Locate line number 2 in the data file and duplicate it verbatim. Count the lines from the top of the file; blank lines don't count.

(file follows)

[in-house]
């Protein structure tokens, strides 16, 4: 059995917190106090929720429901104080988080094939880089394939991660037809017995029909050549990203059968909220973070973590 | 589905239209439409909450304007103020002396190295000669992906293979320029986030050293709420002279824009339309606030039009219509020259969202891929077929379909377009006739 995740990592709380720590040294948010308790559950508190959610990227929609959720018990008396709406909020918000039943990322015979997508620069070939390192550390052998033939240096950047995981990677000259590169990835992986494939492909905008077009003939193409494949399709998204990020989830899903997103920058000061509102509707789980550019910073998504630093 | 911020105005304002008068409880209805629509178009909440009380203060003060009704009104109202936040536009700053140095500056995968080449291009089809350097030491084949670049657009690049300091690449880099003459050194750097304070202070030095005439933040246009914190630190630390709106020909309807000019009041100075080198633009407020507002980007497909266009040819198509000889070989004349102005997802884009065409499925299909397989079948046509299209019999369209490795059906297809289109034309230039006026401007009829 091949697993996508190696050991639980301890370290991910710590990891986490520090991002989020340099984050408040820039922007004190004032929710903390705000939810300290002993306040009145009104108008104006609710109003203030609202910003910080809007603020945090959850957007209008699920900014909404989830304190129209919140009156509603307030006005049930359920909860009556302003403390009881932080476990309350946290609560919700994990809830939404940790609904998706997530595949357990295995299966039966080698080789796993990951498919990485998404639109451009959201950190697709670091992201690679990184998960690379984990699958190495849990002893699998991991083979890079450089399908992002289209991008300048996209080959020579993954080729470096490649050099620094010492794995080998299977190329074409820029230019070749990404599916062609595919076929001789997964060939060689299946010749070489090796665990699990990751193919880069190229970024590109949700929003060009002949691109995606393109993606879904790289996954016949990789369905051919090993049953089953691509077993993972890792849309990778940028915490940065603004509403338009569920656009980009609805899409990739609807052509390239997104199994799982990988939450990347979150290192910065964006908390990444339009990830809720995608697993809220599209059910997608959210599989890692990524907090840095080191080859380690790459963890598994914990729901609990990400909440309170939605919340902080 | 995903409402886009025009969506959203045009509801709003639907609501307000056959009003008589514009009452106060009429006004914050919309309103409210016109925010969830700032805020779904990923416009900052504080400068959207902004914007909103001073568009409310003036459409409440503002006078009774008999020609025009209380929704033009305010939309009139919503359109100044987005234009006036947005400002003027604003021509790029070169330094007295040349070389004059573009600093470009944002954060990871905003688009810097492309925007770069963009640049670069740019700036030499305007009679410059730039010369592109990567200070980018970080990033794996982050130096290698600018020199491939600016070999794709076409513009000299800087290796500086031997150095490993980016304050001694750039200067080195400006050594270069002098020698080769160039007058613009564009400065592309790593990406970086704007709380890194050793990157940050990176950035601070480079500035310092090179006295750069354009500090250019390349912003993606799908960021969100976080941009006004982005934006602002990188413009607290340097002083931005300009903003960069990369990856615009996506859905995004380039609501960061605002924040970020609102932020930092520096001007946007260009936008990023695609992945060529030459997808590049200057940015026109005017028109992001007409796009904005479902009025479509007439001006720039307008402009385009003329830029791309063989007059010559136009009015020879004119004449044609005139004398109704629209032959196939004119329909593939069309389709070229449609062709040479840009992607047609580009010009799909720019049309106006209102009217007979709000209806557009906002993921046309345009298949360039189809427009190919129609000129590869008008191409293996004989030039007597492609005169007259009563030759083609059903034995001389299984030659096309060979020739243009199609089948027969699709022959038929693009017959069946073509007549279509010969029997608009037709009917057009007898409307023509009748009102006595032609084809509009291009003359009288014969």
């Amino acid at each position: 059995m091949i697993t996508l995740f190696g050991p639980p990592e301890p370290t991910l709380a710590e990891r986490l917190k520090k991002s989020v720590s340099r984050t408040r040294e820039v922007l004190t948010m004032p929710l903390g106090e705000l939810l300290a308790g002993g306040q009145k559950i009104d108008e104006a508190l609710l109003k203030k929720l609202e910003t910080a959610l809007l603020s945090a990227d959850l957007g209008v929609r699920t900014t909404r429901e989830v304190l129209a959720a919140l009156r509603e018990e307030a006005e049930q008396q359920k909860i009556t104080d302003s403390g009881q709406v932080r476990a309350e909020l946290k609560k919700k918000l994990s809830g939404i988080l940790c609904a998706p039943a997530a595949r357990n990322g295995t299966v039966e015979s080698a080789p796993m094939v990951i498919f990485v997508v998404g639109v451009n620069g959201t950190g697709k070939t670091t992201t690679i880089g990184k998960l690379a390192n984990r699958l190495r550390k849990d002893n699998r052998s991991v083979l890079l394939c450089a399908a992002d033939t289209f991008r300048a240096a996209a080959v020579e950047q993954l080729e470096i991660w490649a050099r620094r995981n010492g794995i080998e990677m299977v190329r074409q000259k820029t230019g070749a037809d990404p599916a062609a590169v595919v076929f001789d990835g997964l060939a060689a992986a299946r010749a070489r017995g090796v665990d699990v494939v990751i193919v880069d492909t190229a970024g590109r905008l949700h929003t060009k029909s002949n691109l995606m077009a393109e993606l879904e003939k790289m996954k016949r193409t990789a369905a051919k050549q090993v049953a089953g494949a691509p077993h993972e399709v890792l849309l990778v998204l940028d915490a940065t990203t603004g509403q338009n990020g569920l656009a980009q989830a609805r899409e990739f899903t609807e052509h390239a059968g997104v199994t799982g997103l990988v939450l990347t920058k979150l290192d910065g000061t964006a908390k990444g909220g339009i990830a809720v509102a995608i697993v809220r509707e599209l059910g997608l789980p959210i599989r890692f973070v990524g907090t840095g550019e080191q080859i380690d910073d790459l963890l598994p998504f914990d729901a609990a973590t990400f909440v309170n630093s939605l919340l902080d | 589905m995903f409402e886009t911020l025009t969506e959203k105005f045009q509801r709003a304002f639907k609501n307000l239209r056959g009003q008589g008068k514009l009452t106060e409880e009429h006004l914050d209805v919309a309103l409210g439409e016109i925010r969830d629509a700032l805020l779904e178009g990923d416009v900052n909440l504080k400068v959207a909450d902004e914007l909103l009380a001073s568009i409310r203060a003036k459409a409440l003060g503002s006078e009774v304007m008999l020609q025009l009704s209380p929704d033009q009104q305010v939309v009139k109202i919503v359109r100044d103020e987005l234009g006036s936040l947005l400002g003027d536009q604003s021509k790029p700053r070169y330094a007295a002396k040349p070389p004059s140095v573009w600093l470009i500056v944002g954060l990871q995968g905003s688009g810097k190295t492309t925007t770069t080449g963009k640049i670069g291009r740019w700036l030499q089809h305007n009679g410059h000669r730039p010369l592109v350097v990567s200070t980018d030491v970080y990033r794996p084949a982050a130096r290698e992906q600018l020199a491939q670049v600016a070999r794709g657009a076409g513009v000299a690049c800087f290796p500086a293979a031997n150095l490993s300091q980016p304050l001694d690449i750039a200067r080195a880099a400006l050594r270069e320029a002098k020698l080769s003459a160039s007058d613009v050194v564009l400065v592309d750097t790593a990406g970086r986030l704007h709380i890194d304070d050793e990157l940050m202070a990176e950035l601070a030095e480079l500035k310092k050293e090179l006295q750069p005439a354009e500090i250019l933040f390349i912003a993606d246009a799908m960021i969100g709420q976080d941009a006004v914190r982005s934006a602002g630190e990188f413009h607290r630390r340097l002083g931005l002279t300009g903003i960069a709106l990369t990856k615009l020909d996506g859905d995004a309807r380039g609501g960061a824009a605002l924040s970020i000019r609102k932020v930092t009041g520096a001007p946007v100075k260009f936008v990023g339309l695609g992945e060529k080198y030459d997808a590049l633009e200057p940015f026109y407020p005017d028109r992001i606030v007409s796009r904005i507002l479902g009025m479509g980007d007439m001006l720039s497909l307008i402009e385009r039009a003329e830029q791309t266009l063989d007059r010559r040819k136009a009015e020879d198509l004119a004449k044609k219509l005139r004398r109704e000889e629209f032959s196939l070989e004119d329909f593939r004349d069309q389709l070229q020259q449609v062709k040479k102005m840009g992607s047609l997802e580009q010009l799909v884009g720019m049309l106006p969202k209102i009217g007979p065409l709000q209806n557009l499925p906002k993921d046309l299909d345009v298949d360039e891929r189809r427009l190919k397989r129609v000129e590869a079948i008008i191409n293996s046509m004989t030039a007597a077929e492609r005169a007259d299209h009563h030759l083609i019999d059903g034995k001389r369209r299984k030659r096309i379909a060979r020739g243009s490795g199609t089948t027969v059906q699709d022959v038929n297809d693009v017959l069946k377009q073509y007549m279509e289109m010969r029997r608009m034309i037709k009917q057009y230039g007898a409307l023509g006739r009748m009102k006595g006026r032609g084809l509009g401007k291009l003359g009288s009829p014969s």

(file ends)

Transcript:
């Protein structure tokens, strides 16, 4: 059995917190106090929720429901104080988080094939880089394939991660037809017995029909050549990203059968909220973070973590 | 589905239209439409909450304007103020002396190295000669992906293979320029986030050293709420002279824009339309606030039009219509020259969202891929077929379909377009006739 995740990592709380720590040294948010308790559950508190959610990227929609959720018990008396709406909020918000039943990322015979997508620069070939390192550390052998033939240096950047995981990677000259590169990835992986494939492909905008077009003939193409494949399709998204990020989830899903997103920058000061509102509707789980550019910073998504630093 | 911020105005304002008068409880209805629509178009909440009380203060003060009704009104109202936040536009700053140095500056995968080449291009089809350097030491084949670049657009690049300091690449880099003459050194750097304070202070030095005439933040246009914190630190630390709106020909309807000019009041100075080198633009407020507002980007497909266009040819198509000889070989004349102005997802884009065409499925299909397989079948046509299209019999369209490795059906297809289109034309230039006026401007009829 091949697993996508190696050991639980301890370290991910710590990891986490520090991002989020340099984050408040820039922007004190004032929710903390705000939810300290002993306040009145009104108008104006609710109003203030609202910003910080809007603020945090959850957007209008699920900014909404989830304190129209919140009156509603307030006005049930359920909860009556302003403390009881932080476990309350946290609560919700994990809830939404940790609904998706997530595949357990295995299966039966080698080789796993990951498919990485998404639109451009959201950190697709670091992201690679990184998960690379984990699958190495849990002893699998991991083979890079450089399908992002289209991008300048996209080959020579993954080729470096490649050099620094010492794995080998299977190329074409820029230019070749990404599916062609595919076929001789997964060939060689299946010749070489090796665990699990990751193919880069190229970024590109949700929003060009002949691109995606393109993606879904790289996954016949990789369905051919090993049953089953691509077993993972890792849309990778940028915490940065603004509403338009569920656009980009609805899409990739609807052509390239997104199994799982990988939450990347979150290192910065964006908390990444339009990830809720995608697993809220599209059910997608959210599989890692990524907090840095080191080859380690790459963890598994914990729901609990990400909440309170939605919340902080 | 995903409402886009025009969506959203045009509801709003639907609501307000056959009003008589514009009452106060009429006004914050919309309103409210016109925010969830700032805020779904990923416009900052504080400068959207902004914007909103001073568009409310003036459409409440503002006078009774008999020609025009209380929704033009305010939309009139919503359109100044987005234009006036947005400002003027604003021509790029070169330094007295040349070389004059573009600093470009944002954060990871905003688009810097492309925007770069963009640049670069740019700036030499305007009679410059730039010369592109990567200070980018970080990033794996982050130096290698600018020199491939600016070999794709076409513009000299800087290796500086031997150095490993980016304050001694750039200067080195400006050594270069002098020698080769160039007058613009564009400065592309790593990406970086704007709380890194050793990157940050990176950035601070480079500035310092090179006295750069354009500090250019390349912003993606799908960021969100976080941009006004982005934006602002990188413009607290340097002083931005300009903003960069990369990856615009996506859905995004380039609501960061605002924040970020609102932020930092520096001007946007260009936008990023695609992945060529030459997808590049200057940015026109005017028109992001007409796009904005479902009025479509007439001006720039307008402009385009003329830029791309063989007059010559136009009015020879004119004449044609005139004398109704629209032959196939004119329909593939069309389709070229449609062709040479840009992607047609580009010009799909720019049309106006209102009217007979709000209806557009906002993921046309345009298949360039189809427009190919129609000129590869008008191409293996004989030039007597492609005169007259009563030759083609059903034995001389299984030659096309060979020739243009199609089948027969699709022959038929693009017959069946073509007549279509010969029997608009037709009917057009007898409307023509009748009102006595032609084809509009291009003359009288014969």